Resilience, Community Action and Societal Transformation
People, Place, Practice, Power, Politics and Possibility in Transition
I have long been a fan of the Resilience Alliance, and when invited by the organisers of the Resilience 2014 Conference in Montpellier, France to convene a workshop session, it felt like a great opportunity to build bridges between their work and grassroots action for community resilience taking place in the Transition movement. Several of us connected with the Transition Research Network and the then-incipient ECOLISE Network of Transition, Permaculture, Ecovillages and other community-led initiatives joined forces and came up with a very nice session that combined three very different papers with an open space discussion on community resilience in practice.
My expenses had been paid by Lisbon University in connection with the BASE Research Project, on the understanding that I would produce some sort of short report. However, things soon took on a life of their own. We ran into other people who had presented on related topics elsewhere in the conference, sweet-talked a few keynote speakers who had spoken well of what we were doing into sharing their thoughts, added a few bits and pieces we had lying around waiting for a home, and all of a sudden an entire book had dreamed itself into being.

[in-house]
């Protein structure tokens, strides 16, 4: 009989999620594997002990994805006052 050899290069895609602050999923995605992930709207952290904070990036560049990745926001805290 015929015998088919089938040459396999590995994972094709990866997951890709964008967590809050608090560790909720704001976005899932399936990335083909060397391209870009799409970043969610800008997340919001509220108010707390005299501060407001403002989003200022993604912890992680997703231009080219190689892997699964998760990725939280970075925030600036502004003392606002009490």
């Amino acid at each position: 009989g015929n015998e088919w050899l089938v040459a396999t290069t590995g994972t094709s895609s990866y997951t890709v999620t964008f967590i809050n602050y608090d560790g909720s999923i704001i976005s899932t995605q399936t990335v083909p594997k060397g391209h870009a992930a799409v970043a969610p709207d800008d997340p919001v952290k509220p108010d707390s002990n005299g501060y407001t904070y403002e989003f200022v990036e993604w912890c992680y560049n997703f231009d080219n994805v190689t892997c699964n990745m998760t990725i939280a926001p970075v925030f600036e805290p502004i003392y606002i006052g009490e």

And what a book it was – for an apparent product of random assembly, it is a remarkably coherent collection, whose separate chapters complement and speak to each other well. As a whole it is, in my own entirely impartial view, among the most important contributions to resilience theory of the decade, and worthy successor to the Resilience Alliance’s own books Linking Social and Ecological Systems, Panarchy, and Navigating Social and Ecological Systems, and the STEP’s centre’s Dynamic Sustainabilities book.
Dedicated commoners that we are, we’ve put all the chapters out free of charge on the Transition Research Network website, along with a series of interviews with contributors. However, the book itself is a thing of great beauty lavishly illustrated with photographs by co-editor Gesa Maschkowski, and well worth picking up from the publishers Permanent Publications or their partners elsewhere in the world.
After the conference, by the way, I got straight on the train to Brussels to take part in the legal ceremony that marked the formal establishment of ECOLISE, opening up a whole further chapter. The book became the second release in ECOLISE’s own Communities for Future Book Series (following Permaculture and Climate Change Adaptation), co -released with Transition Network, the Schumacher Institute and Lisbon University Science Faculty as partners.